How can a dubious and unoriginal Israeli movie become the darling of the film world and even get nominated for an Academy Award?
That is the real story behind “The Gatekeepers,” a documentary that, as Jodi Rudoren of The New York Times writes, “has already captured the attention of the world: at least 10 American film critics, including two from The New York Times, put it in their best-of-2012 lists.”
The film, as Rudoren describes it, “braids the recollections and reflections of six former chiefs of the Shin Bet, Israel’s internal security service, into a disturbing narrative of their country’s occupation of the Palestinian territories since 1967.”
I saw the film last Sunday at a screening in Beverly Hills, after which I moderated a panel discussion. Basically, the film is an artful pastiche of former security gurus telling us how war sucks, occupation sucks, making peace is really important, if only the politicians would listen to us, and other such “revelations.”
The filmmaker himself, Dror Moreh, admitted in a Times interview that “the power [of the film] is not so much the message as the messengers.”
That, in fact, is the movie’s main claim to fame — that “for the first time ever,” as the press materials exclaim, these tough guys “share their insights and reflect publicly on their actions and decisions.”
That “first-time ever” claim comes up on a title card at the beginning of the film, setting up a frisson of drama that lasts throughout the film, as you think, “Oh my God, these mystery guys are finally talking!”
The problem is that it’s not true.
As Rudoren reveals in her Times story, four of these security chiefs had already broken their agency’s code of silence in 2003 in a high-profile press interview, and the others have spoken out since.
Why is this important?
Because what “The Gatekeepers” preaches — that Israel’s policymakers should heed the advice and criticism of their security chiefs regarding the occupation — was already tried years ago, which you’d never know from seeing this film.
The 2003 interview was published in Israel’s major daily, Yedioth Ahronoth, and featured all four former Shin Bet chiefs at the time. As my friend Rick Richman notes on PJ Media, The Washington Post subsequently reported the interview on its front page, under the headline “Ex-Security Chiefs Turn on Sharon,” beginning the story as follows:
“Four former chiefs of Israel’s powerful domestic security service said in an interview published Friday [Nov. 14, 2003] that the government’s actions and policies during the three-year-old Palestinian uprising have gravely damaged the country and its people.
“The four, who variously headed the Shin Bet security agency from 1980 to 2000 under governments that spanned the political spectrum, said that Israel must end its occupation of the West Bank and Gaza Strip …”
It turns out their complaints had a major influence on Israeli policy. As Rudoren reports, the criticism in the 2003 article was “critical in persuading Mr. Sharon, once called the father of the settlements, to evacuate those in the Gaza Strip.”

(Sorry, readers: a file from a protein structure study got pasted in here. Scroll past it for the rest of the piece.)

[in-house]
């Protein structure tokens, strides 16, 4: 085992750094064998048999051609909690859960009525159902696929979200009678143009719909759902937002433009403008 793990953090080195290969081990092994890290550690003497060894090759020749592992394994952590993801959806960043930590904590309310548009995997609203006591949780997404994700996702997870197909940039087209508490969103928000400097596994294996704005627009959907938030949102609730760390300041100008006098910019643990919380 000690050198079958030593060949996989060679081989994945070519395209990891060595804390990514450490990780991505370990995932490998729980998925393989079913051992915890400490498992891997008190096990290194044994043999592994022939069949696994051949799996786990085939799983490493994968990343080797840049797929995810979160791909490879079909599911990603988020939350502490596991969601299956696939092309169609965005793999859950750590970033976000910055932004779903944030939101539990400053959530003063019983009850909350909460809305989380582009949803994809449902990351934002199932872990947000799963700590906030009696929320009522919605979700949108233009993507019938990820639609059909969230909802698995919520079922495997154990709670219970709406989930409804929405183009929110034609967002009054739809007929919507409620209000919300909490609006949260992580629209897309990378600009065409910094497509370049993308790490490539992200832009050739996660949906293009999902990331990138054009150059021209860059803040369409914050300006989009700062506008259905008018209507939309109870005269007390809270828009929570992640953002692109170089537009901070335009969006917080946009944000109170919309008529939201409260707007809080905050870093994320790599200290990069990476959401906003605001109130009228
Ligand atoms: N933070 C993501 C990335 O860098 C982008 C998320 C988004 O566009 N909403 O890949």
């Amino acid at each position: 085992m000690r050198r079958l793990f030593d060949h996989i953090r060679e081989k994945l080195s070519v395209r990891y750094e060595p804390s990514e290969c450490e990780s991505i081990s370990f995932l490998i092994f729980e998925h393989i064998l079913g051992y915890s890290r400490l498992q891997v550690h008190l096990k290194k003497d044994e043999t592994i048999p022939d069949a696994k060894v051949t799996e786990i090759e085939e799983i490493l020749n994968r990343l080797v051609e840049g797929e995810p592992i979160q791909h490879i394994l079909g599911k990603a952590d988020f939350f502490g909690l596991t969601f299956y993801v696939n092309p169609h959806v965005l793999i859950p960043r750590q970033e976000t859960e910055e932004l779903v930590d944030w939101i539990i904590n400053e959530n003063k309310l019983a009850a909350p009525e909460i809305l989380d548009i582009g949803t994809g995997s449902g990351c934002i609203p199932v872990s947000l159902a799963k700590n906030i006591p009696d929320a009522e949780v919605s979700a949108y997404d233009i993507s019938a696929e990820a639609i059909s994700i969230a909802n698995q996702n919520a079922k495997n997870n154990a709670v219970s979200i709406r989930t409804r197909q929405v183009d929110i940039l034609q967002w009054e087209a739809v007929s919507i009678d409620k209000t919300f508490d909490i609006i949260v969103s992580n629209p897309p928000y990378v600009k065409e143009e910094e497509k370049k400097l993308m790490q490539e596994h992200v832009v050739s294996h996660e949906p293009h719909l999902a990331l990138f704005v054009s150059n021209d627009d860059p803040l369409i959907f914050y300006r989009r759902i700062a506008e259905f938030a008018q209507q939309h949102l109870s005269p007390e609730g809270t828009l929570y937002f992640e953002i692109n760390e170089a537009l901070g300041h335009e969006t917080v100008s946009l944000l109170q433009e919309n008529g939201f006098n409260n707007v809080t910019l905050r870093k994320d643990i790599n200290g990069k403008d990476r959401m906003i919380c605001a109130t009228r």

Now imagine that as a premise for a documentary: Security hawks speak up, policymakers listen up, a heart-wrenching evacuation of 8,000 Jews ensues, terrorist rockets are launched from the evacuated areas, and a nation is left bewildered as to what to do next.
What would you call that film? “The Gate Crashers”?
The problem, of course, is that such a film would be too complicated. It would impose too much nuance on the simplified narrative of “The Gatekeepers” that evidently so appeals to film critics.
That other film would have to include, for example, the fact that after Israel took over the West Bank and Gaza in 1967, living conditions for the Palestinians improved significantly, from education to health care to their standard of living.
That film would have to mention that Israel has offered to end the occupation three times, and that the Palestinians walked away each time.
It would also have to include, as Amoz Oz said in a Times interview this week, the fact that most Israelis would wave goodbye to the West Bank, but “they don’t want the Gaza scenario to repeat itself.”
None of these complications ever made it into “The Gatekeepers.”
The filmmaker, Moreh, in published interviews and press materials, does not pretend that the 2003 interviews don’t exist. He admits that the security chiefs influenced Sharon’s decision to disengage from Gaza, but he says he thinks it’s time for these chiefs to “address the people at large and not just the inner circles of decision-makers,” and he wants his film to “initiate that dialogue.”
As if that public dialogue hasn’t been going on for years!
That’s what makes the film so sneaky and manipulative. By using the so-called “revelations” of Israeli tough guys discussing the world’s most famous cause —ending the Israeli occupation — the film creates the illusion of being fresh and “important.”
In truth, it’s only important in one sense: It reminds us that if you want to make a popular film today about the Israeli-Palestinian conflict, just make sure you follow the popular notions about the conflict, and never, ever dare to challenge the conventional wisdom.
That would only be crashing the Oscar party.
David Suissa is president of TRIBE Media Corp./Jewish Journal and can be reached at firstname.lastname@example.org.